Gloria Pitagorsky is the managing director at Heard City, an audio post-production company in New York City that serves the advertising, film and television industries. A producer, philanthropist, mother, activist and eighteen-year veteran of the industry, Pitagorsky also serves on the boards of several nonprofit organizations, including the Food Bank for New York City, a hunger-relief organization working to end food poverty throughout the five boroughs. She lives in Manhattan with her husband, David, and fourteen-year-old son, Jayson.
What is something people misunderstand about audio post-production? Some people think that audio is one of the last steps in the production process and they don’t have to think about it until later, but that’s not the case. We work with some of the best folks in the industry and they will often send us their boards so we can determine how much time it will take to sound design and mix, and how much time we’ll need in advance of the mix session. We’ll look for any potential production problems that could arise during post and we'll also start thinking of ways to enhance the sound design. Collaborating with our clients on pre-production and discussing ways to maximize productivity has always been key to the way we work.
Why did you start Heard City?
My colleagues Phil Loeb, Keith Reynaud and I had a very specific workflow philosophy and business model that we wanted to implement. We envisioned a company with a great profit-sharing model that would benefit our talented mixers and producers, so launching Heard City seemed like the natural thing to do.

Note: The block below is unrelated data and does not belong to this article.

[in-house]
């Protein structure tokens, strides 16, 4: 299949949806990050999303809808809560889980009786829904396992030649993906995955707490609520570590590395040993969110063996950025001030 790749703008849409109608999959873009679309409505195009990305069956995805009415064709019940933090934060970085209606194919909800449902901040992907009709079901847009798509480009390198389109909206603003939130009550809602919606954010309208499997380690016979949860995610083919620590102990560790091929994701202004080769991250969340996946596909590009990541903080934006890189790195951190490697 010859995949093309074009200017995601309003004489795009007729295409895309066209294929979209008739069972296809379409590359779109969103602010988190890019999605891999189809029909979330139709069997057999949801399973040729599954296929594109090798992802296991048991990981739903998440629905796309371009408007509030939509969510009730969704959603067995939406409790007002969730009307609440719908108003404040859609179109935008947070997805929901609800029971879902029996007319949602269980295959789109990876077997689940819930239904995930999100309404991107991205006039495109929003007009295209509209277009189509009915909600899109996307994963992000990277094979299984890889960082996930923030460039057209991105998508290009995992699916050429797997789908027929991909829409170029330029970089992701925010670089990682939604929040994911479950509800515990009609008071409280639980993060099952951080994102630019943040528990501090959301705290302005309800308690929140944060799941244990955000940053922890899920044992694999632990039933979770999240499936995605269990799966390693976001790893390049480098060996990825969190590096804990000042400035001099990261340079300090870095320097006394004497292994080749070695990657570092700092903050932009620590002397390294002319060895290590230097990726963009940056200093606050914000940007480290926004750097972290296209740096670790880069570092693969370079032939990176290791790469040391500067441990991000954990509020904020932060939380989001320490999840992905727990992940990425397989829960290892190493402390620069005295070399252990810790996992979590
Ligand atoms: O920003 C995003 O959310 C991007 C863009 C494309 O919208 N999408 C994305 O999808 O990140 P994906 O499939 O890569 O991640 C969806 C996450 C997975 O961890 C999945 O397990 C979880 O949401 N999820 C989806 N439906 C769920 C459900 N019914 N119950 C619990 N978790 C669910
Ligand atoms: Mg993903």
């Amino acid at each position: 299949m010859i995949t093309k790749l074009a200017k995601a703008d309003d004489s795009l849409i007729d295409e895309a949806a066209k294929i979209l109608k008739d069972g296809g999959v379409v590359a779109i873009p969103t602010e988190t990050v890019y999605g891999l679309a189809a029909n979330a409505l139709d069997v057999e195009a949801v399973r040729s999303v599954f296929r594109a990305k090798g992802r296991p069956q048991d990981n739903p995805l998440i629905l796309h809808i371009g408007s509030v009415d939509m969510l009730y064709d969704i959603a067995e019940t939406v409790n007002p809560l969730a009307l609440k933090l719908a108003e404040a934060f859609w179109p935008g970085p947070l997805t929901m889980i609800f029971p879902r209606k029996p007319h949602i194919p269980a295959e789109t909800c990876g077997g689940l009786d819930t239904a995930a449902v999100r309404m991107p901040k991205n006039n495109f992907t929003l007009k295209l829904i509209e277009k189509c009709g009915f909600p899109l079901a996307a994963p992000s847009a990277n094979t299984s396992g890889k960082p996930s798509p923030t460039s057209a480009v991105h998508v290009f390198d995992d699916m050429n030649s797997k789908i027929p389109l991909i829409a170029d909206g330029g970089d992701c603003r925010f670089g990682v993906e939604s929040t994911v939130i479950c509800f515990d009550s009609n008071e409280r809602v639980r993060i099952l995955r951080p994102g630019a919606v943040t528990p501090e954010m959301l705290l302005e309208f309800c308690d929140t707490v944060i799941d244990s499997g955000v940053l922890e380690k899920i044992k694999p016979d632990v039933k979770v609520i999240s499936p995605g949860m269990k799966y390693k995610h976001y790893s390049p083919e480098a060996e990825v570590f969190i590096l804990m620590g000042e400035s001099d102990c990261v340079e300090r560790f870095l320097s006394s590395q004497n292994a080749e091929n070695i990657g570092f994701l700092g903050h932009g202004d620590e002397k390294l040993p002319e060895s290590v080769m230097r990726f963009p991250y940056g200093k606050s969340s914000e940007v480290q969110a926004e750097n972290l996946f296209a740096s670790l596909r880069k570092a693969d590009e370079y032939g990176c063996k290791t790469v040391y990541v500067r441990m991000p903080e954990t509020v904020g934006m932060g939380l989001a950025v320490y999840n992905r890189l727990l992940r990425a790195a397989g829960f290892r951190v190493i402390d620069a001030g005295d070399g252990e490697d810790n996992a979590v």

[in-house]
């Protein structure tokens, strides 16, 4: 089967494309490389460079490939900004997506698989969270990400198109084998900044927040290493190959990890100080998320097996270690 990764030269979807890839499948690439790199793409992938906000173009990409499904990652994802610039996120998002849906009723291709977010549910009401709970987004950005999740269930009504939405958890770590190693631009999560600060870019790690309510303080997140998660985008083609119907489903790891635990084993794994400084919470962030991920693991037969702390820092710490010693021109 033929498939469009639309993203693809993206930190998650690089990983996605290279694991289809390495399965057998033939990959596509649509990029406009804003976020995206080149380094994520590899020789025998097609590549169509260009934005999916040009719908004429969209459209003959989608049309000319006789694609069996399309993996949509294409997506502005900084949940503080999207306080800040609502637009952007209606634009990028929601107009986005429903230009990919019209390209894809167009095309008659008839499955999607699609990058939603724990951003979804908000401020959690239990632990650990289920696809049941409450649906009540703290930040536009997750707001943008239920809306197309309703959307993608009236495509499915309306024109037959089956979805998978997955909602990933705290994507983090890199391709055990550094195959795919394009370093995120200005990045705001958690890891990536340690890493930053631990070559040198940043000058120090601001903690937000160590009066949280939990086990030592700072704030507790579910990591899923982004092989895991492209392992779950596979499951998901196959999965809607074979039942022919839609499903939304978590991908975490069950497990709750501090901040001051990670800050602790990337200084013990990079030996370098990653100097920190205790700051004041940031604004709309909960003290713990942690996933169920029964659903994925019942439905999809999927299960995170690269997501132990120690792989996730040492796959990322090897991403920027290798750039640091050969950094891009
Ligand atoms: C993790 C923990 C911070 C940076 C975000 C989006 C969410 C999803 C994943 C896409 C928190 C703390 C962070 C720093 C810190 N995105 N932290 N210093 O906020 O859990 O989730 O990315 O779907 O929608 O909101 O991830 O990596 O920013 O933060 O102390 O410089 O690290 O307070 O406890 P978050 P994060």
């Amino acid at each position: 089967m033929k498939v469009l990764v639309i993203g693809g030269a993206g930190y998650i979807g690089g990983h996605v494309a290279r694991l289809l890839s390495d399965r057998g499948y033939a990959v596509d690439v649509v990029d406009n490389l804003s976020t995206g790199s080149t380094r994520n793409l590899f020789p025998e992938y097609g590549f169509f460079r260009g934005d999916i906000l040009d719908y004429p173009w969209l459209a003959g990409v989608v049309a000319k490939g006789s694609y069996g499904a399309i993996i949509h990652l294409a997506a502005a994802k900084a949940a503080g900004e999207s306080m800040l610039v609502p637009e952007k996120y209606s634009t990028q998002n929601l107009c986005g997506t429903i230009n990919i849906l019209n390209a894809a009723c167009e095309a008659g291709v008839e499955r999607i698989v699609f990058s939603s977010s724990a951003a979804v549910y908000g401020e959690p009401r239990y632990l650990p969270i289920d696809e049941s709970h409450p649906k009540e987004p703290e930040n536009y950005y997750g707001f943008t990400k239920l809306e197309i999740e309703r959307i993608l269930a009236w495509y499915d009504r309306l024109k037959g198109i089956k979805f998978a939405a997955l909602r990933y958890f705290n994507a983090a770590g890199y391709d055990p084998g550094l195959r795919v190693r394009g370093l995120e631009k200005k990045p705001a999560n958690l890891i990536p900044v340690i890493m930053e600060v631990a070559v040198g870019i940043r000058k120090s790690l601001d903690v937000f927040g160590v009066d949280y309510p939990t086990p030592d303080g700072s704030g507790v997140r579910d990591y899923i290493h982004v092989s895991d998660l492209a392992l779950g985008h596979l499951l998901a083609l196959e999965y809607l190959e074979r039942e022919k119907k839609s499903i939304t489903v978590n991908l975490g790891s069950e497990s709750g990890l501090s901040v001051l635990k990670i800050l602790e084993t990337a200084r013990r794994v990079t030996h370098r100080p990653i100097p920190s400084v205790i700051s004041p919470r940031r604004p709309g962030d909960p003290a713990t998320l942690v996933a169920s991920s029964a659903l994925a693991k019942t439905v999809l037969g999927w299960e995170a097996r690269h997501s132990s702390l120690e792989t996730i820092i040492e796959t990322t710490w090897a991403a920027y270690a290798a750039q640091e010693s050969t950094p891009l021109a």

Why do you feel it’s important to support women in film? A recent Celluloid Ceiling study reported that women accounted for only 16 percent of directors, writers, producers and cinematographers working on the top 250 domestic grossing films in 2013. We’ve seen progress in recent years but clearly there is still more work to do. We must continue raising awareness of gender disparity issues in the industry by supporting great female directors, executive producers, editors and mixers.
What personal influences or experiences have had the biggest impact on your work? My grandmother and mother raised me, and they both had a strong sense of community, so I learned that one of the most important things is taking time to create meaningful relationships with clients and colleagues and be an active member of the community. It’s a small industry and we’ve watched each other grow, move, change and evolve in so many ways. We are all dealing with similar issues and opportunities, so it’s exciting to watch co-workers and colleagues thrive both professionally and personally.
What has been your favorite client project, and why? This year we were fortunate enough to have worked on several great feature films. Three of them, Kumiko, the Treasure Hunter, Jamie Marks Is Dead and Low Down, were selected to premiere in the U.S. Dramatic Competition at the Sundance Film Festival. Blue Ruin, another feature mixed at Heard City, was recently released to rave reviews. We were honored to collaborate with such fantastic filmmakers and to see their projects come to fruition.
Do you have any advice for people just entering the field? Do your research and try to set up an internship with an established company or person. This can be invaluable when it comes to breaking into the industry. If there is a job opening at Heard City, we often ask our colleagues for referrals. People recognize talent, commitment and passion, and will be happy to pass your résumé around.